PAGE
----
Nine elegant floors accommodate the various beauty and fragrance brands and training facilities
Client: Estée Lauder Companies
Architect: MCM Architecture
Base-build architect: Sheppard Robson
Fit-out contractor: BW Size: 13,006 sq m
Duration: March 2014 – April 201
Words By Emily Martin
Images By Simon Upton/The Interior Archive
When Estée Lauder Companies moved to its new HQ in Fitzrovia, it brought together its complete UK workforce to one building, including the many beauty and cosmetic brands under its umbrella name. Occupying nine floors of a Sheppard Robson-design building, MCM Architecture was briefed with delivering a family-feel workplace for not only its day-to-day staff using the building but also for trainees based all over the country who visit, while also expressing multibrand identities and catering for a 90 per cent female workforce.
The entrance leads on to the main reception desk, with a dedicated staff entrance set to the left
The resulting scheme is a beautiful, agile work environment, showcasing a community feel that has been recognised as one of the best workplaces in London at the annual British Council for Offices (BCO) regional property sector awards.
Working spaces include this relaxed set-up
A spacious hotel-style lobby greets visitors, meeting Estée Lauder Companies’ brief of wanting to ensure a welcoming space for staff and the 100 or so visitors a day. ‘Some of the trainees visiting have never been to London before, nor have they been to such a big company; it can feel very intimidating especially if they are young,’ says Lauren Crilly, project leader, MCM. ‘There is a dedicated entrance for them to use, so they can come into the building and know where to go [the second-floor training facility].’
Staff can have hair and nail treatments while at work
But before going up as they would, I head to the lower-ground level, via a spiral staircase, which leads to the staff restaurant, employee store, nail and blow-dry bar. Centred under an atrium, the space lacks natural light and ‘therefore we wanted to give the space something better’, says Crilly. Staff use these areas to meet, work and relax, with wifi and a phone signal throughout the whole building, where laptops, not desk space, are assigned.
Staff can have hair and nail treatments while at work
A London Underground theme features on the lower-ground floor to include metro tiles and motifs seen on Tube and bus-seat upholstery, showcased on a ceiling lighting feature. The light responds to mimic natural daylight and even people walking past. ‘This is also the function area, for parties, so the lighting can be programmed to flash all different colours too,’ adds Crilly.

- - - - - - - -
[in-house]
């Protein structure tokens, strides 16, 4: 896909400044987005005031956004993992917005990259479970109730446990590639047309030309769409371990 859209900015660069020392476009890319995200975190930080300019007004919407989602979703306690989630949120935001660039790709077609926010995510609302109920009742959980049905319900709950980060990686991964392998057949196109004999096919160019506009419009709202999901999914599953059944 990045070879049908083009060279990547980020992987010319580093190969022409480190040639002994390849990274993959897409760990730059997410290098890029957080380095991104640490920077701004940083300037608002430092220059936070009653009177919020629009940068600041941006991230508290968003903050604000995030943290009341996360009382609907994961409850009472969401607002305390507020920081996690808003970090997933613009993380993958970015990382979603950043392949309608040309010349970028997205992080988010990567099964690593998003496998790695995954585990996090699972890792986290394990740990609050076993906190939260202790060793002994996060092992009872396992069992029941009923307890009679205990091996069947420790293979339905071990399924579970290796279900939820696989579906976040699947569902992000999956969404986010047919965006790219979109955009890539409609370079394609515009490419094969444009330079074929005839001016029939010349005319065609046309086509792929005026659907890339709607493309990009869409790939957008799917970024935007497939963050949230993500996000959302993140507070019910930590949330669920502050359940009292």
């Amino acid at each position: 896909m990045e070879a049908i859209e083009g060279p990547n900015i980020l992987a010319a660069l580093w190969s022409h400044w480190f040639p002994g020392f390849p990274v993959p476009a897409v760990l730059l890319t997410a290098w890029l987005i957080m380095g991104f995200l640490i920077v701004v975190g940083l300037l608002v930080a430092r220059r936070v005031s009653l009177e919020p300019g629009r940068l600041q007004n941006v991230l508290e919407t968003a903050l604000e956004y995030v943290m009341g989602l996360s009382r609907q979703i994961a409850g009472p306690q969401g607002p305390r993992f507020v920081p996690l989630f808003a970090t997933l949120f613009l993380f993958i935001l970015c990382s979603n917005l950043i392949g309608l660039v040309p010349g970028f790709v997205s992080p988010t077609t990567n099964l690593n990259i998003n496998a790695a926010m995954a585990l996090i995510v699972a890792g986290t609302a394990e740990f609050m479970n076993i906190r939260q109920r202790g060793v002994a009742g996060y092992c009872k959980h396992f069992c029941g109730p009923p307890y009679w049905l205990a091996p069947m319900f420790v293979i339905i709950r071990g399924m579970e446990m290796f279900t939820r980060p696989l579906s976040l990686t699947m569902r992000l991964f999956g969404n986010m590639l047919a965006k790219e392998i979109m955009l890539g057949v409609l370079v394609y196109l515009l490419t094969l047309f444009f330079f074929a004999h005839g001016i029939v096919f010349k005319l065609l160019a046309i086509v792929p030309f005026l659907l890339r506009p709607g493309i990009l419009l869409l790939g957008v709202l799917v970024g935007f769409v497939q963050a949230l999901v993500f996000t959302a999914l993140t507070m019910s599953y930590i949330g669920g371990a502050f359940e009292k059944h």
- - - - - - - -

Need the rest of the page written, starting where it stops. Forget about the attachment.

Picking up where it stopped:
The training space on the second floor has its own reception
Back up the spiral staircase, to reception level, you find yourself facing a striking cantilevered and gold-trimmed staircase. Crilly says ‘the spiral staircase and some of the interior elements were designed and installed by Sheppard Robson, so we had to incorporate this into a colour palette for Estée Lauder Companies, which includes golds and greys’.
MCM designed this cantelevered staircase for the new building
The second-floor training reception is light and elegant in form. A London theme continues with a feature picture wall of eclectic views of the capital. An open space, refreshments and name badges lay ready to welcome visitors, In the training rooms cosmetics are displayed in cases with a correlating brand screen next to them. The screens double up as sliding doors to open or close off the rooms as needed. A staff kitchen also features here, as they do on every floor of the building.
Open plan is the style for the work areas
Up to the fifth floor, via a lift, and you step out facing the atrium. Each floor has its own brand identity, which is immediately obvious when reaching the floor. ‘But it can all be changed very quickly if needed,’ says Crilly.
Estée Lauder’s signature Blue Room, based of the original office of Estée Lauder and featuring in all of the company’s buildings
‘If, for example, the Jo Malone floor needed to be used for Clinique, then screens to the meeting rooms and the floor itself can be easily changed to display the needed branding.’ This floor is geared more to the daily users of the building, with the space divided up into community hubs. Open-plan desks, areas of soft seating and rooms of varying sizes comprise the various working environments.
Meeting rooms with soft seating offer an alternative to desk working
‘We placed all meeting rooms at the core, freeing up the perimeter’s natural light for open-plan or individual and small team working rooms,’ says Crilly. ‘There was also the need for full-length mirrors in cellular offices and meeting rooms, which is a requirement for staff working in the cosmetic products industry.’
The eighth-floor (executive floor) includes a large conference room, a ‘sky lounge’, cafe area and a roof terrace with panoramic city views. It also features a ‘Blue Room’, as does every Estée Lauder Company's office building, which is based on the original office of Estée Lauder and uses more traditionally designed interior furnishings – and a few antiques – against the sleek, contemporary scheme of the rest of the building.
The lower-ground staff cafe features a ceiling lighting system that compensates for the lack of natural light in the space
‘Anybody can come and use the space up here, but we were worried that as it is the offices for senior members of staff people would stay away,’ says Crilly. ‘But I was delighted to see that this floor, in fact, was one of the most used when the building was first occupied.
‘From all levels, whether a trainee or an executive, the company wanted a work environment that reinforced a sense of community. And that’s pretty special and amazing to see in such a huge organisation such as Estée Lauder Companies’.